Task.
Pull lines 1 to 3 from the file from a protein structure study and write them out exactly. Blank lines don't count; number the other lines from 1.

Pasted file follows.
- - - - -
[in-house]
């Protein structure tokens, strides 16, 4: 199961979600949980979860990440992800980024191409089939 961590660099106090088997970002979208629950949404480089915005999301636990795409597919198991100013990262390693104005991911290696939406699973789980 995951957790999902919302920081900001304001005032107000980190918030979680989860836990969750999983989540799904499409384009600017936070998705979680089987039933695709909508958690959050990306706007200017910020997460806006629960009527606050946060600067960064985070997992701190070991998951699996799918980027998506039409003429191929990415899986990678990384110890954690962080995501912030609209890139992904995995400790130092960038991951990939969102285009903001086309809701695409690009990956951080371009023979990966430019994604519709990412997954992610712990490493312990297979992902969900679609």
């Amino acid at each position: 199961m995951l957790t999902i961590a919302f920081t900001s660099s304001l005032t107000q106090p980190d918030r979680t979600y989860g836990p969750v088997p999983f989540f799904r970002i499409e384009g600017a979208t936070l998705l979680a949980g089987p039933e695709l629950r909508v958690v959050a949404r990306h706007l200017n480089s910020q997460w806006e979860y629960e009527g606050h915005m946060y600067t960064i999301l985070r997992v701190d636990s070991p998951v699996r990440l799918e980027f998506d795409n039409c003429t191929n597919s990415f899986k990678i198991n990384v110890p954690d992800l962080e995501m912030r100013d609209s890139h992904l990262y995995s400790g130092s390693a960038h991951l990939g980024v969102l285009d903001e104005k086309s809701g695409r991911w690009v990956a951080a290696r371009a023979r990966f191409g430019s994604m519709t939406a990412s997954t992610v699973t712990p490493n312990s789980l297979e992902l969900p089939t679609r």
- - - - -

[in-house]
């Protein structure tokens, strides 16, 4: 199961979600949980979860990440992800980024191409089939 961590660099106090088997970002979208629950949404480089915005999301636990795409597919198991100013990262390693104005991911290696939406699973789980 995951957790999902919302920081900001304001005032107000980190918030979680989860836990969750999983989540799904499409384009600017936070998705979680089987039933695709909508958690959050990306706007200017910020997460806006629960009527606050946060600067960064985070997992701190070991998951699996799918980027998506039409003429191929990415899986990678990384110890954690962080995501912030609209890139992904995995400790130092960038991951990939969102285009903001086309809701695409690009990956951080371009023979990966430019994604519709990412997954992610712990490493312990297979992902969900679609």
């Amino acid at each position: 199961m995951l957790t999902i961590a919302f920081t900001s660099s304001l005032t107000q106090p980190d918030r979680t979600y989860g836990p969750v088997p999983f989540f799904r970002i499409e384009g600017a979208t936070l998705l979680a949980g089987p039933e695709l629950r909508v958690v959050a949404r990306h706007l200017n480089s910020q997460w806006e979860y629960e009527g606050h915005m946060y600067t960064i999301l985070r997992v701190d636990s070991p998951v699996r990440l799918e980027f998506d795409n039409c003429t191929n597919s990415f899986k990678i198991n990384v110890p954690d992800l962080e995501m912030r100013d609209s890139h992904l990262y995995s400790g130092s390693a960038h991951l990939g980024v969102l285009d903001e104005k086309s809701g695409r991911w690009v990956a951080a290696r371009a023979r990966f191409g430019s994604m519709t939406a990412s997954t992610v699973t712990p490493n312990s789980l297979e992902l969900p089939t679609r």